This last week we have made a number of models which share a common theme – having bits cut out of them to see what’s going on inside.
The first was a set of wall insulation models for Concept PR, made with the permission of the Centre for Sustainable Energy with whom we designed the original set. Concept PR’s set brings our total up to 14 sets of these popular units. They are simple cutaway models showing the different layers of wall insulation that can be applied to the interior and exterior of a house, depicting the necessary layers of render, mesh, insulation and other materials to make a home more energy efficient.
Meanwhile, our new trading arm, Recycling Displays, has been hard at work making cross-section compost bins, showing the strata of decomposing vegetable matter and how household waste can be recycled into nutrient-rich compost for gardens and vegetable patches. These models are popular with councils and charities and are well worth a look.
Finally, we have made a set of energy models we can’t talk about, and which we can’t show you photos of, but which also depict componentry in cross-section and for the purposes of this post are worth mentioning as part of the pattern of things-cut-in-half.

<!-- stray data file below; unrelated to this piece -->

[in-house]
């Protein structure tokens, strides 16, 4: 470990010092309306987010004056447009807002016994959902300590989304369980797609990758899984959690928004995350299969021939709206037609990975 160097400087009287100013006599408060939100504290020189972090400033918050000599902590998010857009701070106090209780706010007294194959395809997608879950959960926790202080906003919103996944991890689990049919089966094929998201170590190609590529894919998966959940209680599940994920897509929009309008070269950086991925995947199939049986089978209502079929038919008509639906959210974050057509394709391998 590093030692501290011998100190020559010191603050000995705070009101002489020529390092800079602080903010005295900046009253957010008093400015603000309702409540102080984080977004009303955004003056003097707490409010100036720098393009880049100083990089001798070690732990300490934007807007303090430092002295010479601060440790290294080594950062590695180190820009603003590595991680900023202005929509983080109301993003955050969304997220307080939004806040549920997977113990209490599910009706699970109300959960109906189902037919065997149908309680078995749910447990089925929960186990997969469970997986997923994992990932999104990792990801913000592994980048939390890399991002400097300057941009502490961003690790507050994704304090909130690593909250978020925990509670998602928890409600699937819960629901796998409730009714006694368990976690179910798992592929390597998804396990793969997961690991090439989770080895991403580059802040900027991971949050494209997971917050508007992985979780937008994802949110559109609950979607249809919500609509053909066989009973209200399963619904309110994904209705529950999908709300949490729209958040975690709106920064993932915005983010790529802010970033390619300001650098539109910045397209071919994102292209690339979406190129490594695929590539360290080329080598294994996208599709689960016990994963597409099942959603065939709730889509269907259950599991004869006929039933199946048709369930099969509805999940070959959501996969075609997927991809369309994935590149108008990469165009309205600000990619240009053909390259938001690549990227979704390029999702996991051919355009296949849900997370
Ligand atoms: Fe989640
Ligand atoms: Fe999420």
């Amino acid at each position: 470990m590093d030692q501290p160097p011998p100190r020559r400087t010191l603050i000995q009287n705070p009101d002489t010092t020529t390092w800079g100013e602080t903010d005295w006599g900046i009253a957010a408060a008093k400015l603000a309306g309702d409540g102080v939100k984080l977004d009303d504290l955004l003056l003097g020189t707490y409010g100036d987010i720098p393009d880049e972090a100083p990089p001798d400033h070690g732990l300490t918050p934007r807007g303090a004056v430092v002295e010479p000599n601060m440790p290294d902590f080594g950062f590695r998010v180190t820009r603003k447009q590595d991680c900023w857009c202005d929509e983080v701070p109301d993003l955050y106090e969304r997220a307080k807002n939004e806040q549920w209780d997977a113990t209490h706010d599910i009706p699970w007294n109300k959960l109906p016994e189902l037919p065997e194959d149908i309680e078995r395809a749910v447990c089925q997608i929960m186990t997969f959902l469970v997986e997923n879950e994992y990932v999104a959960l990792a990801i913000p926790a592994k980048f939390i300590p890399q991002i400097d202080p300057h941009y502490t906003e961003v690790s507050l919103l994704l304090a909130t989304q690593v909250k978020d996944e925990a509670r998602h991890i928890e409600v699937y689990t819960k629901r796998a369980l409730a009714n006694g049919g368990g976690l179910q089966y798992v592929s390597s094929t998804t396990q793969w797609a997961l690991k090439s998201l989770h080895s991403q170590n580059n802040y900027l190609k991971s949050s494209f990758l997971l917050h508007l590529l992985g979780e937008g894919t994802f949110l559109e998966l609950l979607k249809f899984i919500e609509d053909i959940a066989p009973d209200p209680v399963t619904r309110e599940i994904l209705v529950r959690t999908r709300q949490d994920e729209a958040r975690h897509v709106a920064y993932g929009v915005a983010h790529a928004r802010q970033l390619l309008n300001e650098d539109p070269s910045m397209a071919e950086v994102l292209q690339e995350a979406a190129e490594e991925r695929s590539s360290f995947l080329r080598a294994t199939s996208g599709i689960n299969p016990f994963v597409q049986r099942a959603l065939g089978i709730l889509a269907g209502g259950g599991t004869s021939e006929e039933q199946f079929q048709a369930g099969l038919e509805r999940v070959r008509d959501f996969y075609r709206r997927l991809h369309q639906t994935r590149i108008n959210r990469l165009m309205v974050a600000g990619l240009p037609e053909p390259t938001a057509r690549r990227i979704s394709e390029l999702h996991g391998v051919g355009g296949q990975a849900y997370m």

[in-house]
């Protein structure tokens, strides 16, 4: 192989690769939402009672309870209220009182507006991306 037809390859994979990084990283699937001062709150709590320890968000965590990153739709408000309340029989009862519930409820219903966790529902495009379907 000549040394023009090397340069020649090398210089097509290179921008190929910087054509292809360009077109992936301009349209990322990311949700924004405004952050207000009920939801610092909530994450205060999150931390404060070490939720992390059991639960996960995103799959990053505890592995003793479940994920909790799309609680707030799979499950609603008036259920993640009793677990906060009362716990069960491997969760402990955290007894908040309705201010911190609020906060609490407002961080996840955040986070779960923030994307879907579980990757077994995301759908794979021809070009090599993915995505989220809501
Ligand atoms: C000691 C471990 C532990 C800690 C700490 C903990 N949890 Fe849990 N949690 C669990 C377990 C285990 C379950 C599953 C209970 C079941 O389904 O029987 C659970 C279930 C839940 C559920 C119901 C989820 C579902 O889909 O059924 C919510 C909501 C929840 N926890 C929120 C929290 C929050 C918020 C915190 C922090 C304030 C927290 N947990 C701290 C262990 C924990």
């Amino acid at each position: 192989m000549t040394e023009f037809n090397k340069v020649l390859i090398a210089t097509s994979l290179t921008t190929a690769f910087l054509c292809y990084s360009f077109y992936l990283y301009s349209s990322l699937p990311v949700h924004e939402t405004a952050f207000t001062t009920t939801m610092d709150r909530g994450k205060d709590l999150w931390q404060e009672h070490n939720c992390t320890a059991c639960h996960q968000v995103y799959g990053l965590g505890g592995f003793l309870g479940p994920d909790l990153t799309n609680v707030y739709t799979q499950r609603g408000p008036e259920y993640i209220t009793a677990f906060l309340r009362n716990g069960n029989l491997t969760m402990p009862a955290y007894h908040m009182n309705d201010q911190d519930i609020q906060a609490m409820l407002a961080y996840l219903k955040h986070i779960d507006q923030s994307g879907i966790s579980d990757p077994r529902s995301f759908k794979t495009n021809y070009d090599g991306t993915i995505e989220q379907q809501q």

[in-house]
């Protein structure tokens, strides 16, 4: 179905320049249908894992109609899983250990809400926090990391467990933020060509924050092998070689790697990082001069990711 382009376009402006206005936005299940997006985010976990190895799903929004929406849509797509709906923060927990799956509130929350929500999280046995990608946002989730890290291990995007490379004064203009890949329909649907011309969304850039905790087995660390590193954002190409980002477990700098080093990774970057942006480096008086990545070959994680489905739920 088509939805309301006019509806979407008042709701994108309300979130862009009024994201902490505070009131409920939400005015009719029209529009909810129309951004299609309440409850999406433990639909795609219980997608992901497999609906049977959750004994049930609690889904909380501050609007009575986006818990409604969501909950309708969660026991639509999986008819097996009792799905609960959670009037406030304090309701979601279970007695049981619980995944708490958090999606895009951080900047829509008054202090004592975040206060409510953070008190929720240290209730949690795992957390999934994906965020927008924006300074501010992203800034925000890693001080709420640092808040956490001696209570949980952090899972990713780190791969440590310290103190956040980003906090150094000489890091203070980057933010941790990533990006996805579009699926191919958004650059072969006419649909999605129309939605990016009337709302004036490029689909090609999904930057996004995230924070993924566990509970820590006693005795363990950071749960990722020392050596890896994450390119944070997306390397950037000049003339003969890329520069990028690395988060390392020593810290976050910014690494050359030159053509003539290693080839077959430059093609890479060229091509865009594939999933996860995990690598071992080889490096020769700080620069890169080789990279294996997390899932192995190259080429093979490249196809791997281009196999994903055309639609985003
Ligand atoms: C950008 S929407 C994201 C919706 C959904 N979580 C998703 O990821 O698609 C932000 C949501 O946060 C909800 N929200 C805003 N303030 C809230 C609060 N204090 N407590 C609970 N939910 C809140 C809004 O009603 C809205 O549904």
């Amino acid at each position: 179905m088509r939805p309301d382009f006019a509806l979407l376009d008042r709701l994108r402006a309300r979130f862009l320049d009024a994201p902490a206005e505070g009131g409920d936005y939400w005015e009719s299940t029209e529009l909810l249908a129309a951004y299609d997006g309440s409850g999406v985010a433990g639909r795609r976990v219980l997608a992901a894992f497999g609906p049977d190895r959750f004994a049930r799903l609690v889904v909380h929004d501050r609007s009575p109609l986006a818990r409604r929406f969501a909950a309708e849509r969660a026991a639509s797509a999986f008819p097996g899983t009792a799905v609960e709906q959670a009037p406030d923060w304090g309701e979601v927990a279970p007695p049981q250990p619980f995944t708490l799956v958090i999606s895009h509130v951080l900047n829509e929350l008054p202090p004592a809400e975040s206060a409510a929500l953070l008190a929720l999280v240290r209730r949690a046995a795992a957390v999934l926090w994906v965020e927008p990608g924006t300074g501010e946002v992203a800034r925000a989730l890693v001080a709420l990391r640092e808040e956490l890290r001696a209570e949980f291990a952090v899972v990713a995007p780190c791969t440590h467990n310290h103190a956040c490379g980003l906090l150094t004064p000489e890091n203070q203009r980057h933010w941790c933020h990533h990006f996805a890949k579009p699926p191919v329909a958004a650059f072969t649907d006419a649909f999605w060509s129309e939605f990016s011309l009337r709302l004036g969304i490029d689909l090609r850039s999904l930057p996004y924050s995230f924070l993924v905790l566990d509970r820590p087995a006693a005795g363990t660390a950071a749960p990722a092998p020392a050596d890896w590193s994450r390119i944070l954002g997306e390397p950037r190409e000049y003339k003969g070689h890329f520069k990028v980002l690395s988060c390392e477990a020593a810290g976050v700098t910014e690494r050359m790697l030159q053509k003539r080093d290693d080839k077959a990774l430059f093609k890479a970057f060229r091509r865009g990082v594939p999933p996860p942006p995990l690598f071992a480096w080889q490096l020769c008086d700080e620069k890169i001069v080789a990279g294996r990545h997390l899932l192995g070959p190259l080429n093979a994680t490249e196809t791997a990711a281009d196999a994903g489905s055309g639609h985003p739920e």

Cutaway models can be very effective in drawing a viewer in, since they play on natural human curiosity. Seeing the internal nuts, bolts and guts of a building, product or process can stimulate a viewer’s imagination, inviting them to engage with the model and (crucially) what it represents.
Many of our architectural models, particularly those of schools and academies, have removable roofs and floor plates to show the interior wall detail. We have made a sectional submarine model, cutaway houses showing the movements of electricity and hot water through the building, and high-realism industrial temperature regulation units, busy with engaging internal detail, which would otherwise be prefab grey boxes. We’ve also made a see-through human torso for the Glasgow Science Centre demonstrating an artificial heart, nestled among cast silicon lungs and other entrails.
Ultimately, a cutaway model is a great communicator, and can really break down complexity for the uninitiated in showing how something works. This is relevant in a number of sectors, such as exhibitions, museum pieces, prototypes, proof-of-concept demonstration models and areas of new technology (energy, for example) where trade shows and conferences will be attended by non-engineers.
Get in touch with one of our project managers to talk about your project, and consider having it cut in half.